Unravel the Pages: The lasting relevance of classics



Pictured on this Pride and Prejudice cover are Mr. Darcy and Elizabeth Bennet. More than just a romance novel, the book challenges the societal norms for women at the time.

Stellana Erickson, Staff Reporter

  Few published books stay on people’s shelves for hundreds of years and remain a topic of conversation in the modern day. In many circumstances, they end up being an assignment for English class that students do not look forward to. However, most classic literature is read today because it is able to keep up with today’s audiences. The humor, conflicts, and characters somehow find a way to be relatable and engaging despite being written in a period we consider to be very outdated. 

  Pride and Prejudice was published by well-known author Jane Austen in 1813, but its heroine Elizabeth Bennet was ahead of her time. Women in the Regency era of England were expected to be submissive, well-mannered, and ladylike, while Elizabeth proves herself as someone who unapologetically speaks their mind. She turns down a suitor she does not like without a second thought, for example, which sends the message to female audiences that they should speak up for themselves and do what is best for them, despite what others may choose instead. Other characters, if not surprisingly witty, are easy to connect to. Mr. Darcy’s awkwardness, Mrs. Bennet’s love for her daughters, the close friendship between Elizabeth and Charlotte, and how Elizabeth seems to be in the shadow of her perfect sister Jane, are all timeless feelings.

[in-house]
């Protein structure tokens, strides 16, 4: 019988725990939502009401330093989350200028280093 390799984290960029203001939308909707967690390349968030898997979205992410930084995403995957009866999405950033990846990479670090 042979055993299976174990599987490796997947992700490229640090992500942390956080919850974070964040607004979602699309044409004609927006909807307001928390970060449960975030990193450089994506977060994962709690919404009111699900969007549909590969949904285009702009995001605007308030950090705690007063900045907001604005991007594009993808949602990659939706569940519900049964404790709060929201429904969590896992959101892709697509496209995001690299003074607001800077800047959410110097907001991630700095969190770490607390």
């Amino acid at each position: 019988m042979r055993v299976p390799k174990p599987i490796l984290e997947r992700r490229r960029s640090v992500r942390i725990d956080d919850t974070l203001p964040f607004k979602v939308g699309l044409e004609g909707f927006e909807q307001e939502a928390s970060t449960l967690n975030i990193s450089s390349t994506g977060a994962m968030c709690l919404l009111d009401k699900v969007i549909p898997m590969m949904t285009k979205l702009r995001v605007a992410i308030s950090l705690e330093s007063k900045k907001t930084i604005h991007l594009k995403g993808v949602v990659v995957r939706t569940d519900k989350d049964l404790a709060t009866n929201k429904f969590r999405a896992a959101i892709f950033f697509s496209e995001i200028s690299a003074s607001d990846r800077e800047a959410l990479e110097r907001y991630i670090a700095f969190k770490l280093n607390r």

Even a book filled with all terrible, selfish characters, such as Wuthering Heights by Emily Bronte, remains readable because of the plot. It emits a dark and gloomy tone as we follow the lives of two forever interconnected families and how they live so isolated from everyone else. The events are gripping, tragic, and mysterious, almost like thrillers today. It was even banned in Canada for its depiction of human society this way, but now it can be read openly and enjoyably.

  Nathaniel Hawthorne’s The Scarlet Letter sheds light on what we now consider to be the ridiculously strict life of the Puritans. The main character Hester is a woman excommunicated for adultery, and we watch her life turn upside down because of it. While in a modern lens the Puritans are not easily understood, this story puts you right in their shoes. We sympathize with Hester, and it is hard to see her suffer. Written in a style that can be read by many ages, this book offers insight into the Puritan lifestyle and captivates the reader with a strong female lead. 

  Classics might have a reputation as dusty, lengthy novels that are hard to read, but in reality, most are saved because they are still interesting. They are not necessarily history lessons, but stories that show how people are still very similar, even through changing times.